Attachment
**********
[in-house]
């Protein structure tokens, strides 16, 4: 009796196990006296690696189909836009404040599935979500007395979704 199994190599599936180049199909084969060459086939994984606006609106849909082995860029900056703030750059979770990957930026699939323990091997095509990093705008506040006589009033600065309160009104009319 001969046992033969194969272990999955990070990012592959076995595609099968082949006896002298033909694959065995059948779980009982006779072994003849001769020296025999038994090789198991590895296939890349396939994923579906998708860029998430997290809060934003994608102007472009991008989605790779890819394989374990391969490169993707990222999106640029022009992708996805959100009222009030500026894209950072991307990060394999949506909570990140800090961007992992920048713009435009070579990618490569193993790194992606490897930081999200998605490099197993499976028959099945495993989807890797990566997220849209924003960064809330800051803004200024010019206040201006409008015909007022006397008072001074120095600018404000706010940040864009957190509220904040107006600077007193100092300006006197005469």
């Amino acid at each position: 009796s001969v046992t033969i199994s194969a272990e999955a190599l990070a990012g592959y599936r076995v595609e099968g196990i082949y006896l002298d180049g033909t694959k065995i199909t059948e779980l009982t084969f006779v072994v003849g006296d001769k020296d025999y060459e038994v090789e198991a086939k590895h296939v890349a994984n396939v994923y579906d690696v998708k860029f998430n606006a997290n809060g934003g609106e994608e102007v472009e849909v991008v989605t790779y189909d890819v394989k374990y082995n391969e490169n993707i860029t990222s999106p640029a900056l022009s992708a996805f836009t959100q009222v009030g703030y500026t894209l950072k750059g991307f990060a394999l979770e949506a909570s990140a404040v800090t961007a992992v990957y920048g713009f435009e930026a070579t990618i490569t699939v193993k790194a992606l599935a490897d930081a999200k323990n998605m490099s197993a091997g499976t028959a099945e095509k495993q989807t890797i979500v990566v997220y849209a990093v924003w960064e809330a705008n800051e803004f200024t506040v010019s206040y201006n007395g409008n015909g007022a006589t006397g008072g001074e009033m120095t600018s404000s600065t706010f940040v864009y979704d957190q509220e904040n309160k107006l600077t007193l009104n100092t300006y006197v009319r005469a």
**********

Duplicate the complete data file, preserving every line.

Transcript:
[in-house]
């Protein structure tokens, strides 16, 4: 009796196990006296690696189909836009404040599935979500007395979704 199994190599599936180049199909084969060459086939994984606006609106849909082995860029900056703030750059979770990957930026699939323990091997095509990093705008506040006589009033600065309160009104009319 001969046992033969194969272990999955990070990012592959076995595609099968082949006896002298033909694959065995059948779980009982006779072994003849001769020296025999038994090789198991590895296939890349396939994923579906998708860029998430997290809060934003994608102007472009991008989605790779890819394989374990391969490169993707990222999106640029022009992708996805959100009222009030500026894209950072991307990060394999949506909570990140800090961007992992920048713009435009070579990618490569193993790194992606490897930081999200998605490099197993499976028959099945495993989807890797990566997220849209924003960064809330800051803004200024010019206040201006409008015909007022006397008072001074120095600018404000706010940040864009957190509220904040107006600077007193100092300006006197005469």
């Amino acid at each position: 009796s001969v046992t033969i199994s194969a272990e999955a190599l990070a990012g592959y599936r076995v595609e099968g196990i082949y006896l002298d180049g033909t694959k065995i199909t059948e779980l009982t084969f006779v072994v003849g006296d001769k020296d025999y060459e038994v090789e198991a086939k590895h296939v890349a994984n396939v994923y579906d690696v998708k860029f998430n606006a997290n809060g934003g609106e994608e102007v472009e849909v991008v989605t790779y189909d890819v394989k374990y082995n391969e490169n993707i860029t990222s999106p640029a900056l022009s992708a996805f836009t959100q009222v009030g703030y500026t894209l950072k750059g991307f990060a394999l979770e949506a909570s990140a404040v800090t961007a992992v990957y920048g713009f435009e930026a070579t990618i490569t699939v193993k790194a992606l599935a490897d930081a999200k323990n998605m490099s197993a091997g499976t028959a099945e095509k495993q989807t890797i979500v990566v997220y849209a990093v924003w960064e809330a705008n800051e803004f200024t506040v010019s206040y201006n007395g409008n015909g007022a006589t006397g008072g001074e009033m120095t600018s404000s600065t706010f940040v864009y979704d957190q509220e904040n309160k107006l600077t007193l009104n100092t300006y006197v009319r005469a």